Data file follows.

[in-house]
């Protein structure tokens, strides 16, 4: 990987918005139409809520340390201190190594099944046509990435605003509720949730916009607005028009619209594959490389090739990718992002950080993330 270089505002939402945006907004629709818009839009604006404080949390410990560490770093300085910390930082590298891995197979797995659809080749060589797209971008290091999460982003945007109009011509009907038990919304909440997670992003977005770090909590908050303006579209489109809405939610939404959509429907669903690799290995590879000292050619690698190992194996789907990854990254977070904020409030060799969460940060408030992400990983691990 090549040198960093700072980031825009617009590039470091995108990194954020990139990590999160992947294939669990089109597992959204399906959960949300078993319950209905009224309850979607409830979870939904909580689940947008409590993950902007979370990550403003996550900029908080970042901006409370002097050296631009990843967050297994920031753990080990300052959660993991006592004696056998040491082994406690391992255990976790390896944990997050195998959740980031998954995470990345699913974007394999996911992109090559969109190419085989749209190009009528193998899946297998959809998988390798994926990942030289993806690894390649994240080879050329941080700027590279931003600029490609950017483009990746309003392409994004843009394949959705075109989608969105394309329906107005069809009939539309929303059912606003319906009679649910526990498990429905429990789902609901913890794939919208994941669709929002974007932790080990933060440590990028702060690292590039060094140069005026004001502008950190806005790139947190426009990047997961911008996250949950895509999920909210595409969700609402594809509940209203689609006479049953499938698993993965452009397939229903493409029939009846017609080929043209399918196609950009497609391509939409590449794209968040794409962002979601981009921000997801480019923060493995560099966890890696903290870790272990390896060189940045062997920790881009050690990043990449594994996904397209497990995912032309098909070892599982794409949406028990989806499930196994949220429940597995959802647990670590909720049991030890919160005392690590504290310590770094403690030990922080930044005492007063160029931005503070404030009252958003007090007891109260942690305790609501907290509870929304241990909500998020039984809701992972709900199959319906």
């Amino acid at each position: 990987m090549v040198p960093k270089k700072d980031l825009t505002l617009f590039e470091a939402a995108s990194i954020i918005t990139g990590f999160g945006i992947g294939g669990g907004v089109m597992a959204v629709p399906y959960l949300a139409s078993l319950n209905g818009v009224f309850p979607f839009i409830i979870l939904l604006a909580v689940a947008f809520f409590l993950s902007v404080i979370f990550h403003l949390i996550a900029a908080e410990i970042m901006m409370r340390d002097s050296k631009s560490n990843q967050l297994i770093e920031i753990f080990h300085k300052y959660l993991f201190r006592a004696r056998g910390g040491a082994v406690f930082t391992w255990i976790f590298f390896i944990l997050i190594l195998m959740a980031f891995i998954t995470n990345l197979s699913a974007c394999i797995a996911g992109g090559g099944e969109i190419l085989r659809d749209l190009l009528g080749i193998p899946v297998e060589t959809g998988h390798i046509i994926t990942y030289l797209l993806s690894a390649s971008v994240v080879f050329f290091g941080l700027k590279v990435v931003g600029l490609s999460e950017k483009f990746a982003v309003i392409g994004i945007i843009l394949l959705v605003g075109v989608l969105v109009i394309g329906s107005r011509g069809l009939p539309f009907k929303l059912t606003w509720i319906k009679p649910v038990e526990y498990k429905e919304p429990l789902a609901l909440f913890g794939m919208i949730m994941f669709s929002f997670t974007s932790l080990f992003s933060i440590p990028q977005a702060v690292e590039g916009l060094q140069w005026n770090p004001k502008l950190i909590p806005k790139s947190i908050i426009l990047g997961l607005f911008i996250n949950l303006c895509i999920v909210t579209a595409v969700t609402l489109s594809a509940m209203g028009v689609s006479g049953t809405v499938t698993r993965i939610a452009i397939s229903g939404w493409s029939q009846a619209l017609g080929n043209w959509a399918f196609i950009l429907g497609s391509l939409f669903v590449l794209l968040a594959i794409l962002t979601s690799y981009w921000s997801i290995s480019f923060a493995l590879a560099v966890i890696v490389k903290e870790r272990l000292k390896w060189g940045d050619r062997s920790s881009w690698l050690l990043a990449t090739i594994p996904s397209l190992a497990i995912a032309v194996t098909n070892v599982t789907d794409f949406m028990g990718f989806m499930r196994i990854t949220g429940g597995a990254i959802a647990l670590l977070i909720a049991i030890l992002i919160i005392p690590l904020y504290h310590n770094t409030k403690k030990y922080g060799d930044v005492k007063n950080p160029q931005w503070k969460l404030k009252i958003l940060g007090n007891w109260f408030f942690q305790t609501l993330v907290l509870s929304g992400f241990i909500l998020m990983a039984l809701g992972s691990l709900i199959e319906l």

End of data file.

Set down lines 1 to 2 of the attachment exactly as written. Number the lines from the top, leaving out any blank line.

[in-house]
């Protein structure tokens, strides 16, 4: 990987918005139409809520340390201190190594099944046509990435605003509720949730916009607005028009619209594959490389090739990718992002950080993330 270089505002939402945006907004629709818009839009604006404080949390410990560490770093300085910390930082590298891995197979797995659809080749060589797209971008290091999460982003945007109009011509009907038990919304909440997670992003977005770090909590908050303006579209489109809405939610939404959509429907669903690799290995590879000292050619690698190992194996789907990854990254977070904020409030060799969460940060408030992400990983691990 090549040198960093700072980031825009617009590039470091995108990194954020990139990590999160992947294939669990089109597992959204399906959960949300078993319950209905009224309850979607409830979870939904909580689940947008409590993950902007979370990550403003996550900029908080970042901006409370002097050296631009990843967050297994920031753990080990300052959660993991006592004696056998040491082994406690391992255990976790390896944990997050195998959740980031998954995470990345699913974007394999996911992109090559969109190419085989749209190009009528193998899946297998959809998988390798994926990942030289993806690894390649994240080879050329941080700027590279931003600029490609950017483009990746309003392409994004843009394949959705075109989608969105394309329906107005069809009939539309929303059912606003319906009679649910526990498990429905429990789902609901913890794939919208994941669709929002974007932790080990933060440590990028702060690292590039060094140069005026004001502008950190806005790139947190426009990047997961911008996250949950895509999920909210595409969700609402594809509940209203689609006479049953499938698993993965452009397939229903493409029939009846017609080929043209399918196609950009497609391509939409590449794209968040794409962002979601981009921000997801480019923060493995560099966890890696903290870790272990390896060189940045062997920790881009050690990043990449594994996904397209497990995912032309098909070892599982794409949406028990989806499930196994949220429940597995959802647990670590909720049991030890919160005392690590504290310590770094403690030990922080930044005492007063160029931005503070404030009252958003007090007891109260942690305790609501907290509870929304241990909500998020039984809701992972709900199959319906």